5 TikTok Viral Skincare Hacks That Experts Say you Should Definitely Avoid

by | Mar 7, 2022 | Skincare

If you scroll beauty-favourite app TikTok right now, you’ll find advice on almost every skin concern. Pimple popping, blackhead purging, facial fuzz dermaplaning – you name (or search for) it and some video, somewhere, has the answer.

The topic is so popular, in fact, that #skincarehacks has already racked up over 200 million views on Gen Z’s favourite platform, and is full to the brim with handy skincare routine tips, time-saving tricks and at-home skin solutions.

But for all its genius viral skincare hacks – think ‘moisture sandwiching’ and skin icing with cucumbers – TikTok is also home to some pretty… jarring skin advice. And unfortunately, some of the latest buzzy trends going viral are unregulated, unsafe, and led by those without proper training or expertise.

Be it popping cysts at home (a no-go zone) or applying Vaseline on your nose to remove blackheads (definitely not!), some hacks not only don’t work, but will do your skin more harm than good in the long run.

What’s wrong with some TikTok viral skincare hacks?

TikTok is a great place to mindlessly consume short clips to learn life hacks, rip off dance routines and obsess over feta pasta – as well as to learn cool new beauty ideas.


@imbrandonfarris_eating Have you ever tried to peel off a charcoal mask?! #facemask #peelingmask #hurting #fyp #foryoupage ♬ original sound – Brandon Farris

But, a word of warning. Since, as with all social media platforms, TikTok content can be created and distributed by anyone, rather than exclusively experts, the skincare advice you see isn’t always endorsed by dermatologists, aestheticians, and other trained skincare pros.

“The nature of the platform means anyone can post videos on a variety of subjects, even if what they’re saying isn’t quite accurate or responsible,” agrees Sam Cinkir, founder of cosmetic clinics, Este Medical Group. “Too often we see videos go viral claiming to offer expert advice on how to deal with skin problems, but some of this advice can be downright dangerous.”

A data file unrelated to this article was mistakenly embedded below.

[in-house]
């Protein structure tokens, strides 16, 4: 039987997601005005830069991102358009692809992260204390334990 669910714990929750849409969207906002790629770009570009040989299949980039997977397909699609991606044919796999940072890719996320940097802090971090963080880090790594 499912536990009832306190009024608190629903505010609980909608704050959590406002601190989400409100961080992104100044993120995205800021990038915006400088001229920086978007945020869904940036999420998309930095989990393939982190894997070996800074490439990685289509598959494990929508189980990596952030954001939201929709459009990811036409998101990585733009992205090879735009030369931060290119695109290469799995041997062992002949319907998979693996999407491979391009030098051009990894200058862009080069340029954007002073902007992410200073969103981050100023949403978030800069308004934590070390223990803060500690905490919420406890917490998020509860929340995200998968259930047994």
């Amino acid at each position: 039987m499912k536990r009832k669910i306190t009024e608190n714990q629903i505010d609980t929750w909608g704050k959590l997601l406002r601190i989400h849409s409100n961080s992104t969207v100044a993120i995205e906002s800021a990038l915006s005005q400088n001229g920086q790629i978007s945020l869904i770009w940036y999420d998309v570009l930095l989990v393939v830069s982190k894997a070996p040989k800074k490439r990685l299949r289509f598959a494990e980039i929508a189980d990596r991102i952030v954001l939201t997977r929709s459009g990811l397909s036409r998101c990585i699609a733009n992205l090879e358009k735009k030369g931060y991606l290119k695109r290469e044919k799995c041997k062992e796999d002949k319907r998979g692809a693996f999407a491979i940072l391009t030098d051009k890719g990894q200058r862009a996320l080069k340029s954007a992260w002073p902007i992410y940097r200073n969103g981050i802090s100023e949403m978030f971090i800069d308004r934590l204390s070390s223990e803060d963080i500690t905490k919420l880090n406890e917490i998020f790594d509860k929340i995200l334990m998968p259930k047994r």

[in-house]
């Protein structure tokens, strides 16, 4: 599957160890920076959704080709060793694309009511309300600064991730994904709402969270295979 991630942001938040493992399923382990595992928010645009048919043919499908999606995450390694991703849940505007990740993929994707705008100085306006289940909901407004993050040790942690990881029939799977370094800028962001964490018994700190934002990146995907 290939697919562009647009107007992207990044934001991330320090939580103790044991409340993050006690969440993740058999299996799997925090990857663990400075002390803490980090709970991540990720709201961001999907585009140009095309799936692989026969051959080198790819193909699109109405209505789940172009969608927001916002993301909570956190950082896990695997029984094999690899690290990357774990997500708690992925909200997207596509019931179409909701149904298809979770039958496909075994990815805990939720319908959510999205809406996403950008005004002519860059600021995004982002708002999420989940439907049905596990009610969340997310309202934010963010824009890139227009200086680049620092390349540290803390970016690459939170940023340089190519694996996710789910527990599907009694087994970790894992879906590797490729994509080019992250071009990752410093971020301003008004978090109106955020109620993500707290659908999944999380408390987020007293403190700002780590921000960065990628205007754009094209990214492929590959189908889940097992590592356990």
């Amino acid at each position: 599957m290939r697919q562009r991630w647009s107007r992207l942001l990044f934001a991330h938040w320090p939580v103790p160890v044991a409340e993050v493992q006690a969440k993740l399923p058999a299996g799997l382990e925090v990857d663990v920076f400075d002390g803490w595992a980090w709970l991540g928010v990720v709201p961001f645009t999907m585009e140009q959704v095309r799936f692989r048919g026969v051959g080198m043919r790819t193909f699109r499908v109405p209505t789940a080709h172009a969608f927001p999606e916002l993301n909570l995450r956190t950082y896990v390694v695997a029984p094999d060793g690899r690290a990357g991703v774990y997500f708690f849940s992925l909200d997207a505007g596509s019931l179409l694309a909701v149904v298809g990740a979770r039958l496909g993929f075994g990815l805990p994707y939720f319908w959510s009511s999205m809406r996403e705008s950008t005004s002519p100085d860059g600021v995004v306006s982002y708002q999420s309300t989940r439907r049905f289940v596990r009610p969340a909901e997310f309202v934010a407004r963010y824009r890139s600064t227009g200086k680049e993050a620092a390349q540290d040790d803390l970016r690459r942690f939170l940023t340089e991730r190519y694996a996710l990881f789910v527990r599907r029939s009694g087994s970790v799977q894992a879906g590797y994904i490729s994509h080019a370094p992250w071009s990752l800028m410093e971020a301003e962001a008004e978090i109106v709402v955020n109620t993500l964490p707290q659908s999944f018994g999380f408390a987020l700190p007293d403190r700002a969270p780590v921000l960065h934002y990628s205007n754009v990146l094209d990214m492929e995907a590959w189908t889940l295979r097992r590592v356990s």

Of course, approaching TikTok’s myriad skincare hacks with caution is a given, but as Cinkir adds, doing your research and only seeking advice from experts is crucial, given that some skin concerns need independent advice from a registered derm or GP.

What are some of the TikTok skincare hacks to avoid?

Glad you asked. Below, two experts – Cinkir and Bruce Green, a chemist and founder of the SOS Serum Skincare Range –talk you through the viral skincare hacks to avoid right now and why.

1. Popping cysts

Inspired by the likes of Dr Pimple Popper, viral videos showing professional extractions of cysts (fluid-filled lumps that can appear anywhere on the body) have been cropping up on TikTok for some time now. Unfortunately, as Cinkir points out, it’s fuelling the hype around popping cysts at home, with amateurs trying to get rid of cysts without proper training or the use of gloves.

“Cysts are usually harmless and can disappear on their own over time but they can become painful if infected,” he says. “It is often difficult to tell if lumps are cysts or something more sinister that requires medical treatment so it’s best to visit your GP to get a proper diagnosis.”